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Prisonscape adventure RPG for Windows, Mac, and Linux on Kickstarter


Developed by Heaviest Matter for Windows, Mac, and Linux, Prisonscape is an adventure RPG game that is taking place in prison. The player needs to survive in this harsh and violent environment. Inside you have to deal with such things as constant assaults, creating and using weapons, interacting with other prisoners and learning the trade inside the jail. The player can develop his character to be, for example, a strong, tough fighter or an intelligent, charismatic manipulator.
You can craft makeshift weapons and other useful items out of the stuff lying around the prison, and you can deal and/or use drugs which give you various bonuses and disadvantages (including addiction) in the game. You can join a prison gang and start riots, and you will gain (and lose) reputation by doing jobs for other inmates and guards.

Furthermore, you will study and train inside the prison to become proficient in many of the skills in Prisonscape, including fighting, literacy and pickpocketing. And you can snitch to the guards about other inmates to get some nice bonuses such as better jobs, cigarettes and rec time (but don’t get caught!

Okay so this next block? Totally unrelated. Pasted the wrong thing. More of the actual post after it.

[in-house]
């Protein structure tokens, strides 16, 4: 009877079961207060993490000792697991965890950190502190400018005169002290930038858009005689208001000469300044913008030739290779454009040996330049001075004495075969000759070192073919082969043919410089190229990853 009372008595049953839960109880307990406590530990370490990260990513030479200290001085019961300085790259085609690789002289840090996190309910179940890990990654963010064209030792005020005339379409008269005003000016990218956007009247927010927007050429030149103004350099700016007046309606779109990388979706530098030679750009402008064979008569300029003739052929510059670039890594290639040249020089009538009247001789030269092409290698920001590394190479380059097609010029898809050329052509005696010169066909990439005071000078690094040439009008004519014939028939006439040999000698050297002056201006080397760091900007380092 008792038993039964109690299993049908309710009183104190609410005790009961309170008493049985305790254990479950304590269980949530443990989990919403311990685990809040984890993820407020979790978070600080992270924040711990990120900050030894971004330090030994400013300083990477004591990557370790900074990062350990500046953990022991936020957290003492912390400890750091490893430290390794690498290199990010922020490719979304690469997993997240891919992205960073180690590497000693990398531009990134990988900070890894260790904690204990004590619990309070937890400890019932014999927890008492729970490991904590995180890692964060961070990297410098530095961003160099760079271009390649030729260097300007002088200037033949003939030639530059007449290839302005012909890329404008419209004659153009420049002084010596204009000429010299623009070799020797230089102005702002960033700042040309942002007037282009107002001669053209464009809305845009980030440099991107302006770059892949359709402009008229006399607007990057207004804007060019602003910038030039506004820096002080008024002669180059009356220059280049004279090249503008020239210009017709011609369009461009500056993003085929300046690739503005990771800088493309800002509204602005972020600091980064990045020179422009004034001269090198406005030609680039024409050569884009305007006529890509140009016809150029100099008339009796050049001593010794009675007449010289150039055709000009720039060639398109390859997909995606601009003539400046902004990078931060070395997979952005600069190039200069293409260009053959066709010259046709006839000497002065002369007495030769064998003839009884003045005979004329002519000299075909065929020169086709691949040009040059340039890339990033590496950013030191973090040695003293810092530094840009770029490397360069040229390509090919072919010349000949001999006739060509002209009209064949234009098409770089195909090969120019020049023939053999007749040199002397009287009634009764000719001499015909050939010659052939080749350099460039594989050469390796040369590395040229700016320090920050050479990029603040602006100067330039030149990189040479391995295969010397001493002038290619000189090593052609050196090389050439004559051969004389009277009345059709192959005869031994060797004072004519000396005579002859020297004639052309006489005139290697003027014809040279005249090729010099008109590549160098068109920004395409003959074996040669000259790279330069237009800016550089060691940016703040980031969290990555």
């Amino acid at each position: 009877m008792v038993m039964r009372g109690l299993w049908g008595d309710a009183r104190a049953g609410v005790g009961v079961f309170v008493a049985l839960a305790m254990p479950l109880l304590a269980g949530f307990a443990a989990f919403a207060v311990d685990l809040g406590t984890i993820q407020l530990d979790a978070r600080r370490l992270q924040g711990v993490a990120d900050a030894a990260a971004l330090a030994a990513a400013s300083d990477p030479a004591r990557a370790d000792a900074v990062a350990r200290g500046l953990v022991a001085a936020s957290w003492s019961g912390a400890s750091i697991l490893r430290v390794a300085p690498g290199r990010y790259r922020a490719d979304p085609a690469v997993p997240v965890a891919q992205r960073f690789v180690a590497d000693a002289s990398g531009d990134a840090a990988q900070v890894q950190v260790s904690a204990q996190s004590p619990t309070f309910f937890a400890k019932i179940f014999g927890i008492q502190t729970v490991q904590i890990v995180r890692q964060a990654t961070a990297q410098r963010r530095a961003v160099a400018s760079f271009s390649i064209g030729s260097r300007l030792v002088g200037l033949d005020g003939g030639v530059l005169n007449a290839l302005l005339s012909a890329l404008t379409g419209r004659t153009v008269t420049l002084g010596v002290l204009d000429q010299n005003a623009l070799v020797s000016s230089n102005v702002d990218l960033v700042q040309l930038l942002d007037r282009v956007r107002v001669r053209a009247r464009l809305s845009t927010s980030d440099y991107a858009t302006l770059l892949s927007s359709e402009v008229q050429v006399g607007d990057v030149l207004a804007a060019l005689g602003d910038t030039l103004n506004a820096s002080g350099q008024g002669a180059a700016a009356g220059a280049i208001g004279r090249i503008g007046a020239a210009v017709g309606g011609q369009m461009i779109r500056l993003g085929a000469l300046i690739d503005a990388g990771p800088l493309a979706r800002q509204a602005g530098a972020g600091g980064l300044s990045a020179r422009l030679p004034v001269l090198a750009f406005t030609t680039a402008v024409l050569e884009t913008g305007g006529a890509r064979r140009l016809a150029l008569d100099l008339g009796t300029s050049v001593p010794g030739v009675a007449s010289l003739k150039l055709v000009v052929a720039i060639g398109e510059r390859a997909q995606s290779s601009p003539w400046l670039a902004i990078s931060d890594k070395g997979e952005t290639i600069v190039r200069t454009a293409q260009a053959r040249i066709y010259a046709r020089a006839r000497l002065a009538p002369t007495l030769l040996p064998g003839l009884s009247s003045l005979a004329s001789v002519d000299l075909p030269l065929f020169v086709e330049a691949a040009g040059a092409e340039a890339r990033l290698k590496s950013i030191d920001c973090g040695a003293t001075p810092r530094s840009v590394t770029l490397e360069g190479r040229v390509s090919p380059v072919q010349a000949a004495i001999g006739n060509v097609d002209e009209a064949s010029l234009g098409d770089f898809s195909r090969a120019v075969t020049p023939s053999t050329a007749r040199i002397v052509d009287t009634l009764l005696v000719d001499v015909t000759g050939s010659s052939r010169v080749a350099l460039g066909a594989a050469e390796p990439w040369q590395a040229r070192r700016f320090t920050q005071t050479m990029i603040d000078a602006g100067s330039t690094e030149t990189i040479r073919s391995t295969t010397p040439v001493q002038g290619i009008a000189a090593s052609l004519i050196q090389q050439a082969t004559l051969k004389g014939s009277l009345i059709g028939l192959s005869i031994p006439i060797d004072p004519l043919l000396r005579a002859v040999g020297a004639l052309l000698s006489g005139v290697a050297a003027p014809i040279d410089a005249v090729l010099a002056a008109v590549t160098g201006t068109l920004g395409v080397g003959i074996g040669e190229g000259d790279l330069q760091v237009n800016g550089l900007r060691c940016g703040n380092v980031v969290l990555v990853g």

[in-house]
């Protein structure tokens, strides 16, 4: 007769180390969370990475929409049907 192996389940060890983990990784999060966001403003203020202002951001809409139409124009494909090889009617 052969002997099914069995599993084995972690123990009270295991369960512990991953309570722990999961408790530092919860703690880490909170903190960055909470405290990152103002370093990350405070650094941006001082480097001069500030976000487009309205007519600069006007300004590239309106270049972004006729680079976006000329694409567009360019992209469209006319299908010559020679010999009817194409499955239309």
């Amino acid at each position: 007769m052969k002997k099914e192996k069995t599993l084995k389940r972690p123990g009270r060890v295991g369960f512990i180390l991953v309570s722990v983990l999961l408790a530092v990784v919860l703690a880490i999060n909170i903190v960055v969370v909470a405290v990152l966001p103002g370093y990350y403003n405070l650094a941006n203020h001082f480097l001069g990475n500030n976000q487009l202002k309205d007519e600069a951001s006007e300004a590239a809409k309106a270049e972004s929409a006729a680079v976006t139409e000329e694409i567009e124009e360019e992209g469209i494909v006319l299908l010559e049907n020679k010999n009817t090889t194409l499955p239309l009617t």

The game was heavily inspired by two HBO classics, The Wire and Oz and the art style inspiration was pulled from SNES classics such as Chrono Trigger and Final Fantasy 6. What separates Prisonscape from other games of same genre is its gritty, uncompromising atmosphere - we’re not attempting to sugarcoat the prison life and culture. Use unique attacks and defenses from the Book of Dirty Tricks, which are based on your character’s stats and skills or resort to drugs for various bonuses and disadvantages. Find your way through obstacles with your intelligence, agility or strength. Jobs can also be solved in different ways.

Prisonscape has been in development since November 2012, and so far has been funded primarily by our day jobs. If successfully Kickstarted, the funding from this campaign will help Heaviest Matter pay for art, music, and sound. It would also allow the team to work full-time on the game which would expedite the release of the game.

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ReignMaker released for PC, Mac, and Linux via Steam


ReignMaker, a game built around political strategy and match-3 tower defense combat from indie developer Frogdice, is now available via Steam for Linux, Mac and Windows PC.